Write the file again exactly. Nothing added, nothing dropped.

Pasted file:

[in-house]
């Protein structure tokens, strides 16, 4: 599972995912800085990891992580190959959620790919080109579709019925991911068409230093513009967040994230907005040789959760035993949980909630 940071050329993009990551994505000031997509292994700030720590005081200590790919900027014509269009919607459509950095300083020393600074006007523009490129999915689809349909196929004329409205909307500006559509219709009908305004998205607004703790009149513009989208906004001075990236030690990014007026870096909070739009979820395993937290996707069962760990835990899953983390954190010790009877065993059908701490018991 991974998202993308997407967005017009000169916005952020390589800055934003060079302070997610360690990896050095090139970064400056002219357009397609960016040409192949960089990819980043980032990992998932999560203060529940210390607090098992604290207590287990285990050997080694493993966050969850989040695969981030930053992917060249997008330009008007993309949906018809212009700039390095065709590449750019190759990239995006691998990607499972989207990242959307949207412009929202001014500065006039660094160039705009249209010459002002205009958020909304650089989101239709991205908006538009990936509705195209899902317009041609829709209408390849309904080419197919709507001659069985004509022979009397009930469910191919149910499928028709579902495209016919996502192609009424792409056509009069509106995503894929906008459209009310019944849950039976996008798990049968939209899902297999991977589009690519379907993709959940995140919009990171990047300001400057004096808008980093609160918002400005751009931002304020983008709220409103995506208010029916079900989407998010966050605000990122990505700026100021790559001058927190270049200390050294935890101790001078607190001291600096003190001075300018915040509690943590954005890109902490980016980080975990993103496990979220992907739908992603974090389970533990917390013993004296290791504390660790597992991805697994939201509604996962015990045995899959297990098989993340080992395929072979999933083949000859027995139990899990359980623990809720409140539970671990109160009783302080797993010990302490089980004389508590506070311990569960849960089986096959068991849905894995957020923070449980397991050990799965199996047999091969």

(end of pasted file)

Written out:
[in-house]
């Protein structure tokens, strides 16, 4: 599972995912800085990891992580190959959620790919080109579709019925991911068409230093513009967040994230907005040789959760035993949980909630 940071050329993009990551994505000031997509292994700030720590005081200590790919900027014509269009919607459509950095300083020393600074006007523009490129999915689809349909196929004329409205909307500006559509219709009908305004998205607004703790009149513009989208906004001075990236030690990014007026870096909070739009979820395993937290996707069962760990835990899953983390954190010790009877065993059908701490018991 991974998202993308997407967005017009000169916005952020390589800055934003060079302070997610360690990896050095090139970064400056002219357009397609960016040409192949960089990819980043980032990992998932999560203060529940210390607090098992604290207590287990285990050997080694493993966050969850989040695969981030930053992917060249997008330009008007993309949906018809212009700039390095065709590449750019190759990239995006691998990607499972989207990242959307949207412009929202001014500065006039660094160039705009249209010459002002205009958020909304650089989101239709991205908006538009990936509705195209899902317009041609829709209408390849309904080419197919709507001659069985004509022979009397009930469910191919149910499928028709579902495209016919996502192609009424792409056509009069509106995503894929906008459209009310019944849950039976996008798990049968939209899902297999991977589009690519379907993709959940995140919009990171990047300001400057004096808008980093609160918002400005751009931002304020983008709220409103995506208010029916079900989407998010966050605000990122990505700026100021790559001058927190270049200390050294935890101790001078607190001291600096003190001075300018915040509690943590954005890109902490980016980080975990993103496990979220992907739908992603974090389970533990917390013993004296290791504390660790597992991805697994939201509604996962015990045995899959297990098989993340080992395929072979999933083949000859027995139990899990359980623990809720409140539970671990109160009783302080797993010990302490089980004389508590506070311990569960849960089986096959068991849905894995957020923070449980397991050990799965199996047999091969």